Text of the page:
In Focus: Shareholder Derivative LawsuitsPrint Article
- Posted on: Feb 12 2018
Directors and officers of publicly traded companies have a fiduciary duty to their shareholders. In the face of corporate misconduct, executives are often reluctant to take legal action against their peers. However, shareholders may bring a derivative lawsuit against the board of directors and other responsible parties. The goal is to compel the board to remedy the damages sustained by company and to protect the interests of investors. Nonetheless, a successful claim depends on the skills of an attorney with experience handling complex litigation.
What is a derivative lawsuit?
A shareholder derivative lawsuit may arise when a company’s value is diminished because of mismanagement or unlawful conduct by directors and officers. A derivative lawsuit is filed by an investor, or a class of investors, for the benefit of both the corporation and the shareholders.
The plaintiffs are not seeking compensation. Instead, the objective is to protect their investment by imposing management changes and corporate governance reforms. Any proceeds of a successful action are awarded to the corporation, not the shareholders. Before filing a lawsuit, a shareholder must demand that the board take legal action. If the board rejects the demand or refuses to act, then the lawsuit is permitted to proceed.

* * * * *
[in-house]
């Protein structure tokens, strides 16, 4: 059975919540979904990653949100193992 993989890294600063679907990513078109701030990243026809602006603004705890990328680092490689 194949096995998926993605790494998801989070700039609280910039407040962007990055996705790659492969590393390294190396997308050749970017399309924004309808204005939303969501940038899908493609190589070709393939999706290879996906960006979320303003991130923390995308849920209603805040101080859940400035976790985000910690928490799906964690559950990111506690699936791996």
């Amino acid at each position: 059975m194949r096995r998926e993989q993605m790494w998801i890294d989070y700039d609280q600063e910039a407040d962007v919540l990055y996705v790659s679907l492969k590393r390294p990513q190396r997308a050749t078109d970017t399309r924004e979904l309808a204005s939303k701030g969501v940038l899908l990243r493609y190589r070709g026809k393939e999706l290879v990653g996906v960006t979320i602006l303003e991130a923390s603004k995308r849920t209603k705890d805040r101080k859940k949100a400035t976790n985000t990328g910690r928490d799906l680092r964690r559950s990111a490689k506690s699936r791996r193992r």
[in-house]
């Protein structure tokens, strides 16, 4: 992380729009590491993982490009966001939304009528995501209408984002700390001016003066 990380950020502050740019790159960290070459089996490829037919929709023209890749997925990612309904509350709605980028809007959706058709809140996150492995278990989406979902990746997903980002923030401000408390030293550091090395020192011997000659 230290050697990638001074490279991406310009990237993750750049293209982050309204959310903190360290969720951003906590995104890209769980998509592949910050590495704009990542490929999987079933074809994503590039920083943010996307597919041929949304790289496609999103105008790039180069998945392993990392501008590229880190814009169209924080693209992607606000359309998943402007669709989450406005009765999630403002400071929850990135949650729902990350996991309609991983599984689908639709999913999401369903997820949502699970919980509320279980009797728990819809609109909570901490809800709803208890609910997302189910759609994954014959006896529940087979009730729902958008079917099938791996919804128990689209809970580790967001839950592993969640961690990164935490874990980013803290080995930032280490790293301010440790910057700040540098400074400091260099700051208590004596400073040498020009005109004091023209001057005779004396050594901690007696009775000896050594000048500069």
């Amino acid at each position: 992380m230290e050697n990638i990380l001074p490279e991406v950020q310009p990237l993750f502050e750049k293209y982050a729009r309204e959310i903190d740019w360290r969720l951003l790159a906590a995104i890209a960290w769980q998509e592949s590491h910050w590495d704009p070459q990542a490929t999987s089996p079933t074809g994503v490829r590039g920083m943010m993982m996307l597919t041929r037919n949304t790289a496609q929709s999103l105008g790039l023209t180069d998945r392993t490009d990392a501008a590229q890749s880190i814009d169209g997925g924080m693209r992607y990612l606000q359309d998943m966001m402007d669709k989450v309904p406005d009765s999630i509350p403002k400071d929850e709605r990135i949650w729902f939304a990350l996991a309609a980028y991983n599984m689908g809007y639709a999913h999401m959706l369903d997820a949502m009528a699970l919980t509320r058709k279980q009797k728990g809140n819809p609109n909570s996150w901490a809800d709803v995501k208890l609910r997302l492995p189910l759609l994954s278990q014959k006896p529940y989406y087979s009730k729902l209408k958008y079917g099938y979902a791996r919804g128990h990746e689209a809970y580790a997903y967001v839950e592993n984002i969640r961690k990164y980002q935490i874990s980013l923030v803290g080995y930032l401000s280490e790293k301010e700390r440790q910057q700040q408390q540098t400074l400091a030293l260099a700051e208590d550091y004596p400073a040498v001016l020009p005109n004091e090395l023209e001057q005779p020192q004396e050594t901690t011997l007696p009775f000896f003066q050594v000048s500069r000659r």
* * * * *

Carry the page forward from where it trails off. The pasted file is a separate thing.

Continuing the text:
Shareholders may file lawsuits to remedy all types of corporate misconduct, including:
- Breach of Duty of Care – Directors and officers have a duty of care to act responsibly, and in good faith, when managing the company’s affairs. Examples of breaches include a director or officer not exercising rational judgment, acting in bad faith, or not being reasonably informed when making a decision.
- Breach of Duty of Loyalty – Directors and officers cannot profit at the expense of the corporation and have a duty to put the financial interests of the shareholders first. A breach this duty may involve self-dealing, misuse or waste of corporate assets, or abuse of corporate privileges, such as using a corporate jet for personal travel.
- Accounting Malpractice – Financial statements must be prepared in accordance with generally accepted accounting principles (GAAP). Corporate executives are prohibited from using aggressive accounting techniques and overstating or manipulating earnings. A derivative lawsuit can be brought to remove the directors and officers who had knowledge of any improprieties. Shareholders may also seek to compel the company to establish stricter governance measures that will prevent similar activities in the future.
- Improper Mergers and Acquisitions – Shareholders can also pursue legal action to challenge proposed mergers or acquisitions. If the directors and officers approve a deal that fails to maximize shareholder value, a breach of fiduciary duty may have occurred.
- Other Misconduct – A derivative lawsuit can also be filed if a company’s executives fail to address violations of environmental regulations, wage and hour laws, workplace safety guidelines, or other state and federal regulations.
A successful shareholder derivative lawsuit can result in corporate governance reforms, prevent future wrongdoing, and increase shareholder value. In some cases, the court may also approve an incentive reward to compensate the plaintiffs for the time and inconvenience associated with pursuing a legal action. In the end derivative lawsuits and class actions give shareholders power legal recourse to protect their interests.